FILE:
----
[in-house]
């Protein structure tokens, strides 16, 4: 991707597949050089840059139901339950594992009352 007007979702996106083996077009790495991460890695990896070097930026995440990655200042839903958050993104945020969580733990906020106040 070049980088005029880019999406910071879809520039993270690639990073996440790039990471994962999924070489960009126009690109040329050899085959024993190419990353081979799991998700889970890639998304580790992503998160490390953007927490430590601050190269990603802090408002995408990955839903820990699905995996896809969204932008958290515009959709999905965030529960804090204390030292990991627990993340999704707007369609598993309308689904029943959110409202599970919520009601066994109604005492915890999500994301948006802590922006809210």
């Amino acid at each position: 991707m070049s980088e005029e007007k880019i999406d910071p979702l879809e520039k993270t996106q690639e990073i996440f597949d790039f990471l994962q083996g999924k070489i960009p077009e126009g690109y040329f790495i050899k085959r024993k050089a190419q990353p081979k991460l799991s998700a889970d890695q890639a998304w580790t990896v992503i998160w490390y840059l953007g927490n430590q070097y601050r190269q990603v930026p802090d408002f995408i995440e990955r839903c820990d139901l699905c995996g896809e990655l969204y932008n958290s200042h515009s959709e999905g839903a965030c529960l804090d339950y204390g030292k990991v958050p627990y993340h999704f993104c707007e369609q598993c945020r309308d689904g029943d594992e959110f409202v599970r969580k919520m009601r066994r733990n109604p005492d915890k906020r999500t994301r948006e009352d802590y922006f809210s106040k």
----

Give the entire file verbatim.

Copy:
[in-house]
């Protein structure tokens, strides 16, 4: 991707597949050089840059139901339950594992009352 007007979702996106083996077009790495991460890695990896070097930026995440990655200042839903958050993104945020969580733990906020106040 070049980088005029880019999406910071879809520039993270690639990073996440790039990471994962999924070489960009126009690109040329050899085959024993190419990353081979799991998700889970890639998304580790992503998160490390953007927490430590601050190269990603802090408002995408990955839903820990699905995996896809969204932008958290515009959709999905965030529960804090204390030292990991627990993340999704707007369609598993309308689904029943959110409202599970919520009601066994109604005492915890999500994301948006802590922006809210």
């Amino acid at each position: 991707m070049s980088e005029e007007k880019i999406d910071p979702l879809e520039k993270t996106q690639e990073i996440f597949d790039f990471l994962q083996g999924k070489i960009p077009e126009g690109y040329f790495i050899k085959r024993k050089a190419q990353p081979k991460l799991s998700a889970d890695q890639a998304w580790t990896v992503i998160w490390y840059l953007g927490n430590q070097y601050r190269q990603v930026p802090d408002f995408i995440e990955r839903c820990d139901l699905c995996g896809e990655l969204y932008n958290s200042h515009s959709e999905g839903a965030c529960l804090d339950y204390g030292k990991v958050p627990y993340h999704f993104c707007e369609q598993c945020r309308d689904g029943d594992e959110f409202v599970r969580k919520m009601r066994r733990n109604p005492d915890k906020r999500t994301r948006e009352d802590y922006f809210s106040k």